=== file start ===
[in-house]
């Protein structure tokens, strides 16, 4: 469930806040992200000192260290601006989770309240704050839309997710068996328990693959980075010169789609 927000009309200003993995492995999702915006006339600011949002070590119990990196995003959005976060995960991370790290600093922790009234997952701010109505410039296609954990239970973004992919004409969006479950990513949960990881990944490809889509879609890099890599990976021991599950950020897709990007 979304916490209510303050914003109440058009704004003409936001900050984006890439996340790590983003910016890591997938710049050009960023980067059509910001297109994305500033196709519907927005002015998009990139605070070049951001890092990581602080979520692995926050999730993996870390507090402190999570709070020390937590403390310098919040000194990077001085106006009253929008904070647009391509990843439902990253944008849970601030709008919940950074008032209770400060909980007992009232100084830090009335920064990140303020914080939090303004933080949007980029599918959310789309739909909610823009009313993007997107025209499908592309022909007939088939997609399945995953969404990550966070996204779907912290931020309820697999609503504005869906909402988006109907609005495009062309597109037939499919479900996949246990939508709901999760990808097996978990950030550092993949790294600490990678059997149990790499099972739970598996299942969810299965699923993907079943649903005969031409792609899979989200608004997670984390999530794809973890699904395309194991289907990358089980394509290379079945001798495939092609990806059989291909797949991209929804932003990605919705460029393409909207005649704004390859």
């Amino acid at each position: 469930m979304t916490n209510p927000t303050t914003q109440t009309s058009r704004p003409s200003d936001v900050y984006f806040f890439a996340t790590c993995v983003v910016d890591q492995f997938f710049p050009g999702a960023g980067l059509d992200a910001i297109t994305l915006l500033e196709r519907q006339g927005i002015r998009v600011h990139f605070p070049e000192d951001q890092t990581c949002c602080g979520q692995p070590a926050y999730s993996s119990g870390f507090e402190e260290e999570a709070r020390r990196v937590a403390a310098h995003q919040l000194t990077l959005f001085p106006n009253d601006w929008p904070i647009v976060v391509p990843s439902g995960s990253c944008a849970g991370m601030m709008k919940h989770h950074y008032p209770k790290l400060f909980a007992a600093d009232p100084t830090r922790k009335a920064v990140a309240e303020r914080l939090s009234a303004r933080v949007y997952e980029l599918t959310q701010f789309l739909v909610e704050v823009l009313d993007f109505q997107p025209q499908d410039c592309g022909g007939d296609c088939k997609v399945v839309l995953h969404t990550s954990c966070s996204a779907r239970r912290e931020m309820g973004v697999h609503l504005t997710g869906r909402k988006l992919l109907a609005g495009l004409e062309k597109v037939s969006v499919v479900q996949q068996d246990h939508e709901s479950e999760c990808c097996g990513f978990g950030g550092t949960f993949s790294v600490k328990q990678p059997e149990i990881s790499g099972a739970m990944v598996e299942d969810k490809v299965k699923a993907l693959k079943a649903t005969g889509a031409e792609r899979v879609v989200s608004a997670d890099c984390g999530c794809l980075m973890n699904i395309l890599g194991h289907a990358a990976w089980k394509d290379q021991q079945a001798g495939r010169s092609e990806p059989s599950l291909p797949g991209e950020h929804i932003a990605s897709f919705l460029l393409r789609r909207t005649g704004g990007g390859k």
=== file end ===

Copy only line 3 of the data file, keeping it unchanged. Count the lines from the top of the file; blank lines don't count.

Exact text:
């Amino acid at each position: 469930m979304t916490n209510p927000t303050t914003q109440t009309s058009r704004p003409s200003d936001v900050y984006f806040f890439a996340t790590c993995v983003v910016d890591q492995f997938f710049p050009g999702a960023g980067l059509d992200a910001i297109t994305l915006l500033e196709r519907q006339g927005i002015r998009v600011h990139f605070p070049e000192d951001q890092t990581c949002c602080g979520q692995p070590a926050y999730s993996s119990g870390f507090e402190e260290e999570a709070r020390r990196v937590a403390a310098h995003q919040l000194t990077l959005f001085p106006n009253d601006w929008p904070i647009v976060v391509p990843s439902g995960s990253c944008a849970g991370m601030m709008k919940h989770h950074y008032p209770k790290l400060f909980a007992a600093d009232p100084t830090r922790k009335a920064v990140a309240e303020r914080l939090s009234a303004r933080v949007y997952e980029l599918t959310q701010f789309l739909v909610e704050v823009l009313d993007f109505q997107p025209q499908d410039c592309g022909g007939d296609c088939k997609v399945v839309l995953h969404t990550s954990c966070s996204a779907r239970r912290e931020m309820g973004v697999h609503l504005t997710g869906r909402k988006l992919l109907a609005g495009l004409e062309k597109v037939s969006v499919v479900q996949q068996d246990h939508e709901s479950e999760c990808c097996g990513f978990g950030g550092t949960f993949s790294v600490k328990q990678p059997e149990i990881s790499g099972a739970m990944v598996e299942d969810k490809v299965k699923a993907l693959k079943a649903t005969g889509a031409e792609r899979v879609v989200s608004a997670d890099c984390g999530c794809l980075m973890n699904i395309l890599g194991h289907a990358a990976w089980k394509d290379q021991q079945a001798g495939r010169s092609e990806p059989s599950l291909p797949g991209e950020h929804i932003a990605s897709f919705l460029l393409r789609r909207t005649g704004g990007g390859k």